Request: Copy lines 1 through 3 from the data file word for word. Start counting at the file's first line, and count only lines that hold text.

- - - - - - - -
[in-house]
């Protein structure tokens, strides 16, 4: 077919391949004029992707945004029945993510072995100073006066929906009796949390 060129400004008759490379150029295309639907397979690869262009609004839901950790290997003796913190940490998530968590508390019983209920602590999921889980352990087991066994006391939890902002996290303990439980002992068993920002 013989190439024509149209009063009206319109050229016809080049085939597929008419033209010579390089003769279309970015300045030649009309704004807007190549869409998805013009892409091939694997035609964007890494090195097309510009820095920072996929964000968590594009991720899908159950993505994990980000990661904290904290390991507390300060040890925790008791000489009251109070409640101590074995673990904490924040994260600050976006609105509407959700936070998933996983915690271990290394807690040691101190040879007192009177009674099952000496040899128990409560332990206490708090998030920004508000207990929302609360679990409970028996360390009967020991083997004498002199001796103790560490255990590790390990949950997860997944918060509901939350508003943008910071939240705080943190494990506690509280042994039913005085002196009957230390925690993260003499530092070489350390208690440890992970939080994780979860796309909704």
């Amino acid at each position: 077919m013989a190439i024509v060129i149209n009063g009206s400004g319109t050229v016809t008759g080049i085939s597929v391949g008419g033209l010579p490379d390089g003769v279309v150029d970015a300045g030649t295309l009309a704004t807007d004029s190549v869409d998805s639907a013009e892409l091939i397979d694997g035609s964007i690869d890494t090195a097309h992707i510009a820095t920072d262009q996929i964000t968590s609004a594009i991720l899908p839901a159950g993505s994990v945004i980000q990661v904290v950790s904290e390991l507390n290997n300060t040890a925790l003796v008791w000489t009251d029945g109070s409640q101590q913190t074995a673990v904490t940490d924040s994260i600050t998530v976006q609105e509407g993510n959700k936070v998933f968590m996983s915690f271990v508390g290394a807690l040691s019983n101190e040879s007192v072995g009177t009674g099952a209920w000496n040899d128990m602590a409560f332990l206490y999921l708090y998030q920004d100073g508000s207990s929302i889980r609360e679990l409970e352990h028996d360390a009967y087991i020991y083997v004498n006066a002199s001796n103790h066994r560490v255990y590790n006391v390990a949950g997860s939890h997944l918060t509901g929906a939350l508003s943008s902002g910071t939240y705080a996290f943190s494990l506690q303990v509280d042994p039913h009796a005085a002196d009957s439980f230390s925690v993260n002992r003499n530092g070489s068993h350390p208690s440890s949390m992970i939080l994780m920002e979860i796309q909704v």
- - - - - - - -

[in-house]
């Protein structure tokens, strides 16, 4: 077919391949004029992707945004029945993510072995100073006066929906009796949390 060129400004008759490379150029295309639907397979690869262009609004839901950790290997003796913190940490998530968590508390019983209920602590999921889980352990087991066994006391939890902002996290303990439980002992068993920002 013989190439024509149209009063009206319109050229016809080049085939597929008419033209010579390089003769279309970015300045030649009309704004807007190549869409998805013009892409091939694997035609964007890494090195097309510009820095920072996929964000968590594009991720899908159950993505994990980000990661904290904290390991507390300060040890925790008791000489009251109070409640101590074995673990904490924040994260600050976006609105509407959700936070998933996983915690271990290394807690040691101190040879007192009177009674099952000496040899128990409560332990206490708090998030920004508000207990929302609360679990409970028996360390009967020991083997004498002199001796103790560490255990590790390990949950997860997944918060509901939350508003943008910071939240705080943190494990506690509280042994039913005085002196009957230390925690993260003499530092070489350390208690440890992970939080994780979860796309909704």
């Amino acid at each position: 077919m013989a190439i024509v060129i149209n009063g009206s400004g319109t050229v016809t008759g080049i085939s597929v391949g008419g033209l010579p490379d390089g003769v279309v150029d970015a300045g030649t295309l009309a704004t807007d004029s190549v869409d998805s639907a013009e892409l091939i397979d694997g035609s964007i690869d890494t090195a097309h992707i510009a820095t920072d262009q996929i964000t968590s609004a594009i991720l899908p839901a159950g993505s994990v945004i980000q990661v904290v950790s904290e390991l507390n290997n300060t040890a925790l003796v008791w000489t009251d029945g109070s409640q101590q913190t074995a673990v904490t940490d924040s994260i600050t998530v976006q609105e509407g993510n959700k936070v998933f968590m996983s915690f271990v508390g290394a807690l040691s019983n101190e040879s007192v072995g009177t009674g099952a209920w000496n040899d128990m602590a409560f332990l206490y999921l708090y998030q920004d100073g508000s207990s929302i889980r609360e679990l409970e352990h028996d360390a009967y087991i020991y083997v004498n006066a002199s001796n103790h066994r560490v255990y590790n006391v390990a949950g997860s939890h997944l918060t509901g929906a939350l508003s943008s902002g910071t939240y705080a996290f943190s494990l506690q303990v509280d042994p039913h009796a005085a002196d009957s439980f230390s925690v993260n002992r003499n530092g070489s068993h350390p208690s440890s949390m992970i939080l994780m920002e979860i796309q909704v």